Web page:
materials were missing and registration offices were closed during working hours. A
permanent voter registration process requires advanced planning, well-trained staff and
sufficient resources. For the elections that follow those of 2019, the ARP and the ISIE
should consider increasing the number of permanent registration sites at the municipal
10. Civil society and media: encourage inclusion in candidate selections.
Leveraging legal provisions that support the candidacies of women, youth, and persons
with disabilities, civil society and the media should encourage members of these groups
to run as candidates. Unlike in 2018, when many citizens—especially women and youth
in rural areas—were not aware that they were candidates, it is important to ensure that
individuals participating as candidates do so with full awareness and under their own will.
Candidates must know the potential financial consequences of their participation,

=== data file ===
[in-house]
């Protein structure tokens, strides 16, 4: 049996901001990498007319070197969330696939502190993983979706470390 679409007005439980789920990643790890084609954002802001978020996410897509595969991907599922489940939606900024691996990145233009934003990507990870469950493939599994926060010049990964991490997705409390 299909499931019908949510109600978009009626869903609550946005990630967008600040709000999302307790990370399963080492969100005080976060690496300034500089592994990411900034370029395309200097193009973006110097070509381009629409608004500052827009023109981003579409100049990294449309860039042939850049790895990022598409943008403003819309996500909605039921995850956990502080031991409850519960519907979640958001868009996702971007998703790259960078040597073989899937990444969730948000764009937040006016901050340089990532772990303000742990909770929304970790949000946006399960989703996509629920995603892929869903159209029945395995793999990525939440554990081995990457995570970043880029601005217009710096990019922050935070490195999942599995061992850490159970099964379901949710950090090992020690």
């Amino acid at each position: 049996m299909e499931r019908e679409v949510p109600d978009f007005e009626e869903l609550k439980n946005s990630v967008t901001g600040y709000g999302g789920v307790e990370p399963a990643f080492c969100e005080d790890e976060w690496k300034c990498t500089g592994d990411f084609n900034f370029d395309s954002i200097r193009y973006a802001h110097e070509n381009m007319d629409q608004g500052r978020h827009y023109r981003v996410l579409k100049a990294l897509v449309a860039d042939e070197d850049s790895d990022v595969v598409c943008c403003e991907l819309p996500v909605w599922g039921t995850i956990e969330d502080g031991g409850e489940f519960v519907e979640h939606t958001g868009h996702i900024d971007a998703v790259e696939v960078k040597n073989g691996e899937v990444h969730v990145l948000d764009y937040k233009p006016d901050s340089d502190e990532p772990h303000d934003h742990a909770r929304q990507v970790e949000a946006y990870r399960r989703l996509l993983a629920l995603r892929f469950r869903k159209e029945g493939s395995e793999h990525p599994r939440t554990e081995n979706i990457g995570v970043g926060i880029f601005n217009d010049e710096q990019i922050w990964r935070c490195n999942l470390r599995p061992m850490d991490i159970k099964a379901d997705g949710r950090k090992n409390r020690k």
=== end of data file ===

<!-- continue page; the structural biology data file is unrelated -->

particularly as relates to the performance of their candidate list.
11. ARP: clarify the legal definitions related to campaign finance. Unclear
definitions and loopholes in the legal framework concerning campaign finance create
opportunities that can be exploited by political actors to expand their campaigns. This
undermines effort to create a level playing field for candidate lists and reduces citizens’
confidence in elections. The ARP should modify the electoral law to include a precise
definition of vote-buying that features specific criteria for incrimination.
12. ARP: add a reference to social networks in the electoral law. While oversight
of social networks requires considerable resources, the ARP could take a positive step by
modifying the electoral law to establish basic rules concerning candidate lists’ use of
social networks. At a minimum, the ARP should: incorporate social networks under the
definition of forms of political propaganda, thereby creating a valid legal basis for the